When our freedom of expression is restricted, everyone suffers. Some will suffer now; others will suffer later. Some may ridicule my ideas today but they could very well be your ideas tomorrow. Therein lies the rub. There is no end to the crusade against free speech. Only a few months ago Germaine Greer was ‘no platformed’ by a British university. The student union pressured the administration to cancel her appearance, writing:
Greer has demonstrated time and time again her misogynistic views towards trans women.
While debate in a university should be encouraged, hosting a speaker with such problematic and hateful views towards marginalised and vulnerable groups is dangerous.
The absurdity of Greer, a champion of radical feminism, referred to as a misogynist beggars belief. This would have been unthinkable until very recently. Although I may disagree with her views, to call them ‘dangerous’ and ‘hateful’ is excessive and manipulative. She has not been intimidating, humiliating or inciting violence. Her crime was simply to disagree with another ideology. It is obviously lost on these self-appointed gatekeepers of tolerance that their position was built upon the very freedom to disagree.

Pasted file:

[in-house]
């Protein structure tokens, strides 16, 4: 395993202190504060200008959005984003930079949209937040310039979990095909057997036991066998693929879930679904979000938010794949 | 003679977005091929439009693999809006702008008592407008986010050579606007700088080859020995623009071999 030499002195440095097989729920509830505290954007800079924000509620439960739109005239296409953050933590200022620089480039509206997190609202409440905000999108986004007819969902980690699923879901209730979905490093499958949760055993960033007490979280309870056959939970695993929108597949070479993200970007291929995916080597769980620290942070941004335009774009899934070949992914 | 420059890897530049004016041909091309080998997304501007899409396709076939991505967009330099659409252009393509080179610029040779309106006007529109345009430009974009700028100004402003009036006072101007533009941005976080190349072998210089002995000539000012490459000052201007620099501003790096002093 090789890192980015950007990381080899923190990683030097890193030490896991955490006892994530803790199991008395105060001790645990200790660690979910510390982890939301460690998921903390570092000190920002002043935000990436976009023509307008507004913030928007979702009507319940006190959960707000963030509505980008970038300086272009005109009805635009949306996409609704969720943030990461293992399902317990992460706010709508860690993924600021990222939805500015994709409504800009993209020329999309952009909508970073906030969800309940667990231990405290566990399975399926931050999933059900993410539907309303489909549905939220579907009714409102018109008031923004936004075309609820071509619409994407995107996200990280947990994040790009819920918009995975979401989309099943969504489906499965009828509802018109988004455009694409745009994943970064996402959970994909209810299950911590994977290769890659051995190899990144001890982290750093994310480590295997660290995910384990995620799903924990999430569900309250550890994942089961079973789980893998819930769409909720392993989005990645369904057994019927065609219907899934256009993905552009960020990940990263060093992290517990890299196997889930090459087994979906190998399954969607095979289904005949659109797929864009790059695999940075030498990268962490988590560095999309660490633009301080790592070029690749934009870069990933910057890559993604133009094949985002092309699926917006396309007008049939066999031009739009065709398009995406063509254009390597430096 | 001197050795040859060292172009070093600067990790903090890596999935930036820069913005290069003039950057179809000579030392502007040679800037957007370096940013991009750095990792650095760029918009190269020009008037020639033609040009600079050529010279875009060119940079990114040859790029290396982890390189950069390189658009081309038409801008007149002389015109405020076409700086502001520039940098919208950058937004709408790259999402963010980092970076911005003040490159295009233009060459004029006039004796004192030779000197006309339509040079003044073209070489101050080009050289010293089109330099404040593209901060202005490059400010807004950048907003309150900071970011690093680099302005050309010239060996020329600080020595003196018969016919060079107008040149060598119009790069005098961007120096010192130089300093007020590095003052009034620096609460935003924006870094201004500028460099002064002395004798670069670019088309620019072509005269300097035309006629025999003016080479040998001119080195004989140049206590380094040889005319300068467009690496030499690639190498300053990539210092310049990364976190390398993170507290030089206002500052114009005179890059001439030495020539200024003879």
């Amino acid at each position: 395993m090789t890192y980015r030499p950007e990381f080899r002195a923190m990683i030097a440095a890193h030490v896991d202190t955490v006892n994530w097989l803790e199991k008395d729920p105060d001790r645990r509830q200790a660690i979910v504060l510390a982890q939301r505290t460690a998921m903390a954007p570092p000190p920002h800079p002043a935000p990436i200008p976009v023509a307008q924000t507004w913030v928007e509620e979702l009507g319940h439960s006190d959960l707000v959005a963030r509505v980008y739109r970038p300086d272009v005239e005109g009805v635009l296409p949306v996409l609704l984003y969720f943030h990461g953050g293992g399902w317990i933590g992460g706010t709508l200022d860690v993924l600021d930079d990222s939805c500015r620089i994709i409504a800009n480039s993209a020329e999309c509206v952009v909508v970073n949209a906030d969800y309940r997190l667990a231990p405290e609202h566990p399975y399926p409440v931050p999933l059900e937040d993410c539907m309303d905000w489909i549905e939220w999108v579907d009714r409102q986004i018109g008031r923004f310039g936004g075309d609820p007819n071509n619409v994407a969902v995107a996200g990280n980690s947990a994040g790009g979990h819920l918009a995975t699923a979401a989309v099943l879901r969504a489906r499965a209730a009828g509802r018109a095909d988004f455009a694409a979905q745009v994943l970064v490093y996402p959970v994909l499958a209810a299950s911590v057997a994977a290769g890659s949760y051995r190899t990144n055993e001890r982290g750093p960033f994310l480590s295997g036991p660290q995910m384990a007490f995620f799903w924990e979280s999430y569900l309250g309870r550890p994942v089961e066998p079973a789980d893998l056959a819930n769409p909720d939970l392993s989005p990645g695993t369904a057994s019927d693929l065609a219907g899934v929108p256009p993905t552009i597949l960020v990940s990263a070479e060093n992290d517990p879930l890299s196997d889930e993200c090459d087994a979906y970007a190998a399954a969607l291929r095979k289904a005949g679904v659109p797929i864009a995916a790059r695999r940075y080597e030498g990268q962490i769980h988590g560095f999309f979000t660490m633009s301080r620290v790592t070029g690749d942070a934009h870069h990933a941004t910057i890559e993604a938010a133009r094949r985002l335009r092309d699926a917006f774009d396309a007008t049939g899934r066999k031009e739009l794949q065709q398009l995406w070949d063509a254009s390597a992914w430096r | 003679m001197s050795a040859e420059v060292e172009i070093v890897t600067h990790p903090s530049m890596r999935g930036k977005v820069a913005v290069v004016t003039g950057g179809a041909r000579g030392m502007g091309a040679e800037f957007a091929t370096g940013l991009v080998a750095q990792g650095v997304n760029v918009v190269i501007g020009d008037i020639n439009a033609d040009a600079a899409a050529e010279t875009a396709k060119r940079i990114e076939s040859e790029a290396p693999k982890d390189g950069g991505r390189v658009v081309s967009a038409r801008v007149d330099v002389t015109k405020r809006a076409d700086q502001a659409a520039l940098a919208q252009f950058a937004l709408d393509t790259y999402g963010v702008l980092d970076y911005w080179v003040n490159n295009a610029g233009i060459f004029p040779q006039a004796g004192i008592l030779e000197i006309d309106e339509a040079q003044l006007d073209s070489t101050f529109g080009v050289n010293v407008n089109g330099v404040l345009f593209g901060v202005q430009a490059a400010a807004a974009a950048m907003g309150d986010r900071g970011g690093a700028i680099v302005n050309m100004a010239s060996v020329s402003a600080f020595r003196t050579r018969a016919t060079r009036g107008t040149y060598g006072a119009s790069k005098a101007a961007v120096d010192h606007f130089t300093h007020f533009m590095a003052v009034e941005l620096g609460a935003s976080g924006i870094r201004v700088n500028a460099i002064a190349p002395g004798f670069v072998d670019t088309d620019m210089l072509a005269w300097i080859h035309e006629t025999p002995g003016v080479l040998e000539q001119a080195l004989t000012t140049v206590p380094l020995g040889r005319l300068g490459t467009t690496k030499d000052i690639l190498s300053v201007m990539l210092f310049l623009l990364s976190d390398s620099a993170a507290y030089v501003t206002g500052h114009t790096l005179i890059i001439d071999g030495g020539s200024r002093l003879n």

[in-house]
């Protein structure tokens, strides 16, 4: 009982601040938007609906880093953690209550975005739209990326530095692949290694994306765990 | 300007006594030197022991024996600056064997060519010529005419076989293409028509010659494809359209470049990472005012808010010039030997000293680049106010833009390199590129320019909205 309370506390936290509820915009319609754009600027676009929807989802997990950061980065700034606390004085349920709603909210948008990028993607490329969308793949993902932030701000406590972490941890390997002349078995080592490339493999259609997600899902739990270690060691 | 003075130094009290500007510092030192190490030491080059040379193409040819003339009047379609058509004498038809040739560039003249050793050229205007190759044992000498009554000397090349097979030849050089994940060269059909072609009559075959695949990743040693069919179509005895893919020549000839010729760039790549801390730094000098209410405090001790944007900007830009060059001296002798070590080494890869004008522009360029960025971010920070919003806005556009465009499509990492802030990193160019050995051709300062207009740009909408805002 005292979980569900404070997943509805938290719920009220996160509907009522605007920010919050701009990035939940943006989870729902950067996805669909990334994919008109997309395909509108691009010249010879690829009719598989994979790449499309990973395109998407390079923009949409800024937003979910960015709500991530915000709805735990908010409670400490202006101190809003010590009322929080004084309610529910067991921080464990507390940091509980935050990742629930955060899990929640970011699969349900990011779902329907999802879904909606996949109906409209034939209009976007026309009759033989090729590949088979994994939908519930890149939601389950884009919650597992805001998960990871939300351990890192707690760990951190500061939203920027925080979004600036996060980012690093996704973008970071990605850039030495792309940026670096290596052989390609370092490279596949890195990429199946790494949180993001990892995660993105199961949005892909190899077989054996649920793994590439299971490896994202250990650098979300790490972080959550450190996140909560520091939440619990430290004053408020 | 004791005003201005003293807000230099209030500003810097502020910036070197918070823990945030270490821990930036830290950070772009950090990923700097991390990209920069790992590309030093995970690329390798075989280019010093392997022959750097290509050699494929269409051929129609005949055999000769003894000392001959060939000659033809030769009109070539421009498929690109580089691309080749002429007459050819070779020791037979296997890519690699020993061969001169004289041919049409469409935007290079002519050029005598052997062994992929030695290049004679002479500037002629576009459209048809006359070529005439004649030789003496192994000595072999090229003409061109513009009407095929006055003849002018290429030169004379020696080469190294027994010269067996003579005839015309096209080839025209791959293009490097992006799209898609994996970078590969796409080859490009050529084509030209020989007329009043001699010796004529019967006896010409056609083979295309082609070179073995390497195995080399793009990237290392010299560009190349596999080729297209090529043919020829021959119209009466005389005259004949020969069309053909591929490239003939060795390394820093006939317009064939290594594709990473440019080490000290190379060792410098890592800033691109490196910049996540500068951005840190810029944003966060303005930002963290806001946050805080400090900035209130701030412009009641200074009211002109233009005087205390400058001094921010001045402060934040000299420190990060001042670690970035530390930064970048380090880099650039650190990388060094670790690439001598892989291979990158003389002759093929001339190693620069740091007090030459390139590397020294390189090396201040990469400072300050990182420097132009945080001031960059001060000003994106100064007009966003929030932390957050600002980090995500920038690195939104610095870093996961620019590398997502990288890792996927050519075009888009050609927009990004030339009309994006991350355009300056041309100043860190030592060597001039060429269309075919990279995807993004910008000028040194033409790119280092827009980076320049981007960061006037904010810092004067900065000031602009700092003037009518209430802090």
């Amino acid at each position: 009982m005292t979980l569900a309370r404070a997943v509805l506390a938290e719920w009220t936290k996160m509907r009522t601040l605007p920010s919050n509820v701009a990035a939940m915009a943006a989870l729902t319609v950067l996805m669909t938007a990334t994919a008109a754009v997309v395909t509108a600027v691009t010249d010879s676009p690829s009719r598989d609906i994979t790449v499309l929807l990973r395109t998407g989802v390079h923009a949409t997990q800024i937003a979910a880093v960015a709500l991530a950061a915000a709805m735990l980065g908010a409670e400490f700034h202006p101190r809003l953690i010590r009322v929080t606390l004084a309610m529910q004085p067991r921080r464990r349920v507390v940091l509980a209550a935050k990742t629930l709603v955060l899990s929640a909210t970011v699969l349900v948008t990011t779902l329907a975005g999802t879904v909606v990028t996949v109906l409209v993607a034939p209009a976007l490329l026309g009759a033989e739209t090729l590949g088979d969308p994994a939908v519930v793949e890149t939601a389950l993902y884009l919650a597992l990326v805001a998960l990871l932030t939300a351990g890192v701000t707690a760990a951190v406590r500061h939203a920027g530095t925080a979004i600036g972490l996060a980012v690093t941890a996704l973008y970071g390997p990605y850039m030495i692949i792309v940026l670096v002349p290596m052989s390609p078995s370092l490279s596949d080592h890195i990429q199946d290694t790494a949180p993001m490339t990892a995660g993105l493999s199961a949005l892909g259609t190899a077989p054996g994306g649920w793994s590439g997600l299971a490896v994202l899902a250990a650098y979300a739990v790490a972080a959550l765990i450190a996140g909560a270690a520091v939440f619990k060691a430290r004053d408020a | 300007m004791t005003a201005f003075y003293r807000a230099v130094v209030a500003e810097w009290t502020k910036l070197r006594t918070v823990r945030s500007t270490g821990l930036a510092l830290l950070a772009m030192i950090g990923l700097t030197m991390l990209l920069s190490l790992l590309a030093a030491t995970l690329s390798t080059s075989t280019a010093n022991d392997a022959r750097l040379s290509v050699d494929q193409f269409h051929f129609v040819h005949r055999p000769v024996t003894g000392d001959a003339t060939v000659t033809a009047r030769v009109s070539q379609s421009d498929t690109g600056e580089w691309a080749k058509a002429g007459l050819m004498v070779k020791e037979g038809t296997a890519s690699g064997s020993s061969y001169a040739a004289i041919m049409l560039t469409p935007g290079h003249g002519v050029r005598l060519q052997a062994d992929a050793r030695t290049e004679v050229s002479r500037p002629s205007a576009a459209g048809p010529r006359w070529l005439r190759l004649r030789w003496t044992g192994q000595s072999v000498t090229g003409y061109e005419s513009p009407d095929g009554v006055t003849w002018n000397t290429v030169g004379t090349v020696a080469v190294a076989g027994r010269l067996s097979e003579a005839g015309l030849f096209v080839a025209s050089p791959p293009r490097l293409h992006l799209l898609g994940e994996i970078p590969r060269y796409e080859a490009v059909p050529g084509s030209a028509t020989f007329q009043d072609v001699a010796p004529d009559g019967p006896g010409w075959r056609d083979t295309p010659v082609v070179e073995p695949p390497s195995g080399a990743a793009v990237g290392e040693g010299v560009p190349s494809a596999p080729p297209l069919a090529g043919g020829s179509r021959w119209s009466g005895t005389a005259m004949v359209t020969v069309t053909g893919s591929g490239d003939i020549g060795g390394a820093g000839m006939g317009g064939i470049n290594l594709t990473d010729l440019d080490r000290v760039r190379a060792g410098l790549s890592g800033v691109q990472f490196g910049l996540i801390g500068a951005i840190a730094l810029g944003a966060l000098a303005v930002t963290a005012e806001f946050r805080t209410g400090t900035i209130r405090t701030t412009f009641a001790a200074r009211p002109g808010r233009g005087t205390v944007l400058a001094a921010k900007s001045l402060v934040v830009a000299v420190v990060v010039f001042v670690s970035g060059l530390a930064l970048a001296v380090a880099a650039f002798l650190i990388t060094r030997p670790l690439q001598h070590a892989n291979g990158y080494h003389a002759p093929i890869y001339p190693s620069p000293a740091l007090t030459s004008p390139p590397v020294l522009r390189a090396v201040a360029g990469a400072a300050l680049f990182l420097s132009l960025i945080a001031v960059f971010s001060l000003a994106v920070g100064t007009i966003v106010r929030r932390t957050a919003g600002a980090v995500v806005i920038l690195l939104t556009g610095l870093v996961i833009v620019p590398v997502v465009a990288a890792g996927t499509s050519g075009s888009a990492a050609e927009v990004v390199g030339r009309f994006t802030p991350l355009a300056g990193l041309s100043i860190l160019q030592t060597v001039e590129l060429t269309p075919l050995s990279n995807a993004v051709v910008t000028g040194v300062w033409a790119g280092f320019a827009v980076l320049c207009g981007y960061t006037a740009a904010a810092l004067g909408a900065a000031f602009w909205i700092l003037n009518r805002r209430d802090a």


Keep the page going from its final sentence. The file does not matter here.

The transgender cause would not have been possible without the help of cultural revolutionaries like Greer. Both then and now the free exchange of ideas affects hearts and minds to bring about change, but will the same opportunity be granted to opponents of these new views? No way. The elites prefer strict speech codes to shield themselves from rational debate. The logic of the opponents of free speech is saturated with irony and hypocrisy.
It is not enough that political correctness has stifled honest debate; now everyday Australians are in fear of being labelled a criminal and sent off to face a tribunal. When we hand over critical, independent thought to state bureaucrats, kangaroo courts and demagogues we are in effect collectively saying: ‘Please tell us what to think. Whatever the cultural arbiters decide what “hate speech” means today I will toe the line.’